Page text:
Not Just Genes

Some smart cookies have created the information storage of the future. It’s not quantum, it’s not the cloud, it is DNA.

I can only imagine the conversation that must have started this idea off, but it is a brilliant idea. I kind of want to meet these people and shake their hands and then stare wonderingly at my hand for a while.

They’ve only (only) done proof of concept but my god it is a bad-ass concept.

It turns out that DNA in a little tube in a dark cool room lasts for ages, and isn’t susceptible to mutations/evolution/any of that jazz that it is in say, bacteria or people. A living vector wouldn’t really be suitable for information storage (unless it was some sort of biocomputer). It would be like putting a cassette tape in a microwave and then being surprised when it melts, but just letting the DNA hang out somewhere without enzymes is fine.

Wait up, how does this work?

So binary (from various pieces of information; shakespeare’s sonnets, a PDF file, an audio file, a picture, and all the encoding bits and bobs) is turned into base-3 which is turned into DNA. The method of coding, which I must confess I don’t understand entirely, results in fourfold redundancy, increasing the viability of this because you’re more likely to get everything back perfectly.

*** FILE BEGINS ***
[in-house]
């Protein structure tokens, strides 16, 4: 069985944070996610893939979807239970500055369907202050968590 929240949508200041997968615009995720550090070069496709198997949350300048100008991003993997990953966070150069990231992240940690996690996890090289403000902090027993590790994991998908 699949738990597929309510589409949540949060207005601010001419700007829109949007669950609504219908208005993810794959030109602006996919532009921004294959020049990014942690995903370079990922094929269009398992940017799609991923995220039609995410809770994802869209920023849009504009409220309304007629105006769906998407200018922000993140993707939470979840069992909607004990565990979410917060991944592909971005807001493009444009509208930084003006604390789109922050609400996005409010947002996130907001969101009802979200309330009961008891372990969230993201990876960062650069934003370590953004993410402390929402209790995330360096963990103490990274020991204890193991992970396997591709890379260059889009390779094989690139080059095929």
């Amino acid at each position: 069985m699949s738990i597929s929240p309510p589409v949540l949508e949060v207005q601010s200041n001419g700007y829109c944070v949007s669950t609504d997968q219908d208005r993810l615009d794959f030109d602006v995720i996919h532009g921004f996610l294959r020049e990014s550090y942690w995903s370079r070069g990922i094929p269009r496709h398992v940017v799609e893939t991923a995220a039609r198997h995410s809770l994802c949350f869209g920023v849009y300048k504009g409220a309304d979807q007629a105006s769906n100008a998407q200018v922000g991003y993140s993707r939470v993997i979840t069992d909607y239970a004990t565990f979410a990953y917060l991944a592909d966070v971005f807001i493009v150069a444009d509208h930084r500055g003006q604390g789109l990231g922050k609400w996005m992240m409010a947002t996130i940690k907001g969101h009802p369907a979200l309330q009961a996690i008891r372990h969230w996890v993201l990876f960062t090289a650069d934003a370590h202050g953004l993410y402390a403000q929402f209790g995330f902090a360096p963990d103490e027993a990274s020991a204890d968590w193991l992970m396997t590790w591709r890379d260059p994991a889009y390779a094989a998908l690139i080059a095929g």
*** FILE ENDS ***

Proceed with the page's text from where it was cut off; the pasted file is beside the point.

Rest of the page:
The redundancy in the amino acid code means “mistakes” can be made without it affecting viability, same as here. Index codes and reverse complementation were also used, all to try and keep the data uncorrupted. Everything was non-repeating, so if some distant future intelligent species were to come across a bank of this DNA, it would be so obviously something fake that they would know it was us (or believe in a God, but if this becomes the main storage system of the world and they successfully decode it, there will be a lot of pictures of cats)

As it turned out, it worked, opening a whole new range of storage systems to humanity.

What is it good for?

This will be perfect for long-term storage systems – the examples given are government and historical records, which as you can imagine are wide-ranging. Something like the seed bank in Norway would be ideal for long-term storage of DNA, although my gut suggests that if we’re encoding all our historical knowledge we should maybe leave it in more than one place.

Because of the prominent position of DNA in our world, we’re always going to be working with it, on it, and around it, which makes it unlikely the ability to extract this information will ever be lost – the code might be, but the technology itself will probably stay in the limelight of science. This makes DNA-based storage, while still a few years away, an incredibly real possibility for stable, long-term storage. As costs drop surrounding encoding and extracting, presumably the applications of this knowledge will expand.

All in all, a very exciting idea that will probably have real-world applications within the next ten years.

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